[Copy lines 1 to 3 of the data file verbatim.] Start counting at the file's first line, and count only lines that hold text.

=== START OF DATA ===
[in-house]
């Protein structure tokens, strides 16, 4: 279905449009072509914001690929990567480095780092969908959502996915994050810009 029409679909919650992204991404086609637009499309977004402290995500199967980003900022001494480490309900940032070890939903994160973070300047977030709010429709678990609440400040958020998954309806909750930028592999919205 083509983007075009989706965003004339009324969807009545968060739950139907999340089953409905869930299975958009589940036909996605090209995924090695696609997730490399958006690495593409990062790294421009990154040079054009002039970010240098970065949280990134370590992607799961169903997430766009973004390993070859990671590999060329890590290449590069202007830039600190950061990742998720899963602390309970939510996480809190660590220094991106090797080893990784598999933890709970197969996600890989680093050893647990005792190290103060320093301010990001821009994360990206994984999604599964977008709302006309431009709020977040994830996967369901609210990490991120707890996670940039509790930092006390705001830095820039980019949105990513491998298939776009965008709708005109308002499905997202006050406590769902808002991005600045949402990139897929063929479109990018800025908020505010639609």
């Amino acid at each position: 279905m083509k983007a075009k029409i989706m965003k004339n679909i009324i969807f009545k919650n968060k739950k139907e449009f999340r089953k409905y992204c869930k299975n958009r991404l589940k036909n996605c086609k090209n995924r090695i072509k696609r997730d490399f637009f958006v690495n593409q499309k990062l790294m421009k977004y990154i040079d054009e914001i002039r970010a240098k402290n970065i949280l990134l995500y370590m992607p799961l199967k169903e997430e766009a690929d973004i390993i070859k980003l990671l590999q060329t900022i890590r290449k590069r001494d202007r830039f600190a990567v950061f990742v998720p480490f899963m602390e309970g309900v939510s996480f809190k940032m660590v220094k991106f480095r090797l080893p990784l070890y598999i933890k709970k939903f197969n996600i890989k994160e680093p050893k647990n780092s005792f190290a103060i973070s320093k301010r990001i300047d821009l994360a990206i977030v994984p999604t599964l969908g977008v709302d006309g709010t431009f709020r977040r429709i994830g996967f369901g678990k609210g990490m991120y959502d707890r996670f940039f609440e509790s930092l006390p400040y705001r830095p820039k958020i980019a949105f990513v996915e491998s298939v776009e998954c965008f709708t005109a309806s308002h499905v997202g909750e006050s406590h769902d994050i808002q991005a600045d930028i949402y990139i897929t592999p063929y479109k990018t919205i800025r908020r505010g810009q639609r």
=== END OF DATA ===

[in-house]
């Protein structure tokens, strides 16, 4: 279905449009072509914001690929990567480095780092969908959502996915994050810009 029409679909919650992204991404086609637009499309977004402290995500199967980003900022001494480490309900940032070890939903994160973070300047977030709010429709678990609440400040958020998954309806909750930028592999919205 083509983007075009989706965003004339009324969807009545968060739950139907999340089953409905869930299975958009589940036909996605090209995924090695696609997730490399958006690495593409990062790294421009990154040079054009002039970010240098970065949280990134370590992607799961169903997430766009973004390993070859990671590999060329890590290449590069202007830039600190950061990742998720899963602390309970939510996480809190660590220094991106090797080893990784598999933890709970197969996600890989680093050893647990005792190290103060320093301010990001821009994360990206994984999604599964977008709302006309431009709020977040994830996967369901609210990490991120707890996670940039509790930092006390705001830095820039980019949105990513491998298939776009965008709708005109308002499905997202006050406590769902808002991005600045949402990139897929063929479109990018800025908020505010639609």
């Amino acid at each position: 279905m083509k983007a075009k029409i989706m965003k004339n679909i009324i969807f009545k919650n968060k739950k139907e449009f999340r089953k409905y992204c869930k299975n958009r991404l589940k036909n996605c086609k090209n995924r090695i072509k696609r997730d490399f637009f958006v690495n593409q499309k990062l790294m421009k977004y990154i040079d054009e914001i002039r970010a240098k402290n970065i949280l990134l995500y370590m992607p799961l199967k169903e997430e766009a690929d973004i390993i070859k980003l990671l590999q060329t900022i890590r290449k590069r001494d202007r830039f600190a990567v950061f990742v998720p480490f899963m602390e309970g309900v939510s996480f809190k940032m660590v220094k991106f480095r090797l080893p990784l070890y598999i933890k709970k939903f197969n996600i890989k994160e680093p050893k647990n780092s005792f190290a103060i973070s320093k301010r990001i300047d821009l994360a990206i977030v994984p999604t599964l969908g977008v709302d006309g709010t431009f709020r977040r429709i994830g996967f369901g678990k609210g990490m991120y959502d707890r996670f940039f609440e509790s930092l006390p400040y705001r830095p820039k958020i980019a949105f990513v996915e491998s298939v776009e998954c965008f709708t005109a309806s308002h499905v997202g909750e006050s406590h769902d994050i808002q991005a600045d930028i949402y990139i897929t592999p063929y479109k990018t919205i800025r908020r505010g810009q639609r």